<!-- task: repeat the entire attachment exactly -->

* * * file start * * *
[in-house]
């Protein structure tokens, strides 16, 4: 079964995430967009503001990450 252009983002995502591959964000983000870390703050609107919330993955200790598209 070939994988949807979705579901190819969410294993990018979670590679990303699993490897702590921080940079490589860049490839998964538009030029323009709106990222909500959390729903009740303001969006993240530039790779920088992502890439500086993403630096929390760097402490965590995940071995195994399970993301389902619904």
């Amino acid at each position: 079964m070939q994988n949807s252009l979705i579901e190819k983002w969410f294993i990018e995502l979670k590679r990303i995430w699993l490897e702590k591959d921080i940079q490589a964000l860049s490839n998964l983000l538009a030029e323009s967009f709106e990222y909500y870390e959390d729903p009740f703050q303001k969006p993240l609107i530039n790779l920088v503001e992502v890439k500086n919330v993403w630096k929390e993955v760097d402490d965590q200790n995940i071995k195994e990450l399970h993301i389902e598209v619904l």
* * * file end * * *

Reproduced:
[in-house]
């Protein structure tokens, strides 16, 4: 079964995430967009503001990450 252009983002995502591959964000983000870390703050609107919330993955200790598209 070939994988949807979705579901190819969410294993990018979670590679990303699993490897702590921080940079490589860049490839998964538009030029323009709106990222909500959390729903009740303001969006993240530039790779920088992502890439500086993403630096929390760097402490965590995940071995195994399970993301389902619904």
């Amino acid at each position: 079964m070939q994988n949807s252009l979705i579901e190819k983002w969410f294993i990018e995502l979670k590679r990303i995430w699993l490897e702590k591959d921080i940079q490589a964000l860049s490839n998964l983000l538009a030029e323009s967009f709106e990222y909500y870390e959390d729903p009740f703050q303001k969006p993240l609107i530039n790779l920088v503001e992502v890439k500086n919330v993403w630096k929390e993955v760097d402490d965590q200790n995940i071995k195994e990450l399970h993301i389902e598209v619904l």